I saw a meadowlark land upon a sign indicating an approaching turn for those wishing to travel a certain county road. The bird’s vibrant yellow breast was pleasantly displayed like a cardigan sweater purchased at a fine store. This colorful member of the blackbird family uses a feeding behavior called “gaping,” wherein it inserts its bill into soil or other substrate and then opens it bill to create a hole allowing access to insects and other food items. The western meadowlark is the state bird of Kansas, Montana, Nebraska, North Dakota, Oregon and Wyoming.
A lake hosted many buffleheads. The chunky bufflehead is the smallest diving North American duck. Males seldom exceed a pound and the females are smaller. Each male had a black back, white underside, and a dark purple-green head with a large white patch covering the back of the head. The females were mostly dark brown on the back, head and wings, with paler gray undersides. The name bufflehead is a corruption of the original name “buffalo head,” a reference to the disproportionately large head of the drake. The ducks’ main breeding area is the boreal forest and aspen parkland of Canada and Alaska. Their range is limited by woodlands and the distribution of the flicker, which is their main source of nesting cavities.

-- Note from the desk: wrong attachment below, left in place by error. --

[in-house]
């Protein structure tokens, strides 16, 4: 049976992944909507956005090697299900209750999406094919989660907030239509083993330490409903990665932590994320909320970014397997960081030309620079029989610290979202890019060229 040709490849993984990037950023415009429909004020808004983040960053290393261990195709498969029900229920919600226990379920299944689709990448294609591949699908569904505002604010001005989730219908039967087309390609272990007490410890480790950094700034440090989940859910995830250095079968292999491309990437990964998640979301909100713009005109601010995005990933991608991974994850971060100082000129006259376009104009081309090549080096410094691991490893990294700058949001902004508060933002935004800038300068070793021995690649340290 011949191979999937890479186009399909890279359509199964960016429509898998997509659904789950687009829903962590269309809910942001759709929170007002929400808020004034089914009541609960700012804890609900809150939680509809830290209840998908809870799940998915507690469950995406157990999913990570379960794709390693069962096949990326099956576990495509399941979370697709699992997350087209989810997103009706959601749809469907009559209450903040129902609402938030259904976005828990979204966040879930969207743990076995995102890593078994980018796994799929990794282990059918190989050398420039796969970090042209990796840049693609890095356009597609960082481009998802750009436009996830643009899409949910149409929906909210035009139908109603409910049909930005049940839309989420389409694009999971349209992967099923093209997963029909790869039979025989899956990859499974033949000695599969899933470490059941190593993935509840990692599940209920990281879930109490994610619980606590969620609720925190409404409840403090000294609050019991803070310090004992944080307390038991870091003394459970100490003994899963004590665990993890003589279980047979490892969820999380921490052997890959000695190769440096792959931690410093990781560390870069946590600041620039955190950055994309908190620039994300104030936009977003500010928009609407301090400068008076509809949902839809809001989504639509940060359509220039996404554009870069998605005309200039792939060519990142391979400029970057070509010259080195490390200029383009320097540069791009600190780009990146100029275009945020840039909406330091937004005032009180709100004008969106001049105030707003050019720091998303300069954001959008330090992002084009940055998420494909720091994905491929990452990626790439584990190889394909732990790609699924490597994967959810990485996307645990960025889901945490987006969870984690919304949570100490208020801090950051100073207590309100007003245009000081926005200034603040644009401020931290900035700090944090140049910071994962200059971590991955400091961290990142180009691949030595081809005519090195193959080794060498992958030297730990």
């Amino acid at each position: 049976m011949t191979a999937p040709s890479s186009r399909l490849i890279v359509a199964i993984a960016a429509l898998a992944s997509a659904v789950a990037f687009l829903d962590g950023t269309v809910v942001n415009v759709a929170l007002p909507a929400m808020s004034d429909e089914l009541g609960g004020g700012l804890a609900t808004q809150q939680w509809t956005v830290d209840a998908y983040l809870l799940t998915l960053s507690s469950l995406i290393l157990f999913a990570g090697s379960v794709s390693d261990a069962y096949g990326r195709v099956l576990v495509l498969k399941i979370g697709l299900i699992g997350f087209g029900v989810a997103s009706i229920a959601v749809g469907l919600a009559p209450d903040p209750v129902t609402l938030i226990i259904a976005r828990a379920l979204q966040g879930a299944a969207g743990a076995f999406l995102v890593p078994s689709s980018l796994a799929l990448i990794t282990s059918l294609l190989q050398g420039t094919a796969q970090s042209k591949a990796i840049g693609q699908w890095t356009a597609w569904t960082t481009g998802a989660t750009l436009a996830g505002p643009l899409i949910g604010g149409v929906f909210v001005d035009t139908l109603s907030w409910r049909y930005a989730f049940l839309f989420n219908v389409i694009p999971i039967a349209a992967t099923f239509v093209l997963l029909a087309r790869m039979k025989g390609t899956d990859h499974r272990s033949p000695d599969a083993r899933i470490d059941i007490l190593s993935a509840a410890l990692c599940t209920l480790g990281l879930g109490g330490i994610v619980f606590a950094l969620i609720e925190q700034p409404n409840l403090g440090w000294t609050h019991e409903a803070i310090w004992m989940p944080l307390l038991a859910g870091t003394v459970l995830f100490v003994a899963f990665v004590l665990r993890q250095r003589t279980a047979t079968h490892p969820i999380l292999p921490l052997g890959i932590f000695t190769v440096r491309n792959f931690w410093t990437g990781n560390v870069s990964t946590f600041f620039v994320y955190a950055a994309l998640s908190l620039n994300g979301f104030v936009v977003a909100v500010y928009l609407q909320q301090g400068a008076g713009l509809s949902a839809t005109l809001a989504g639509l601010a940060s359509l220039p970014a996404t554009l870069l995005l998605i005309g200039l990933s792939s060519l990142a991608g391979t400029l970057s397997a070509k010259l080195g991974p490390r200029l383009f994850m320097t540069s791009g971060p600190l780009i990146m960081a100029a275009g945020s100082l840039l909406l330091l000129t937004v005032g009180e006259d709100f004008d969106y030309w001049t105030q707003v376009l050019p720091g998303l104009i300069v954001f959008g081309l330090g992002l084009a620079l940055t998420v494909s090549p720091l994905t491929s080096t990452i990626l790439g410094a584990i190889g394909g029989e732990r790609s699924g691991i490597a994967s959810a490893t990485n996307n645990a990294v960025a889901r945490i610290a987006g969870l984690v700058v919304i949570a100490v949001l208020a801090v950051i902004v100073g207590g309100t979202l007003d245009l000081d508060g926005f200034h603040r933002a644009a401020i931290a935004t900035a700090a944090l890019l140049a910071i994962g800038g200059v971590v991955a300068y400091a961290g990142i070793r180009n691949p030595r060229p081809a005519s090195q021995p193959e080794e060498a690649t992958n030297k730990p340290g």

In the midst of glorying in the delights of nature, I glanced at my pocket watch. It was time I was where I needed to be.
“How was your drive?” I was asked when I arrived at my destination. A common question to one who travels our less than convivial roads covered in snow and ice.
“Uneventful,” I replied.
That was far from the truth.
Dick said to Jane in the classic Dick and Jane books, “Look, Jane, look.” Dick was a visionary, but he couldn’t have done it without Jane. This appears to be a snowy owl year. If you keep looking, you might see one of these beautiful visitors from the Arctic tundra.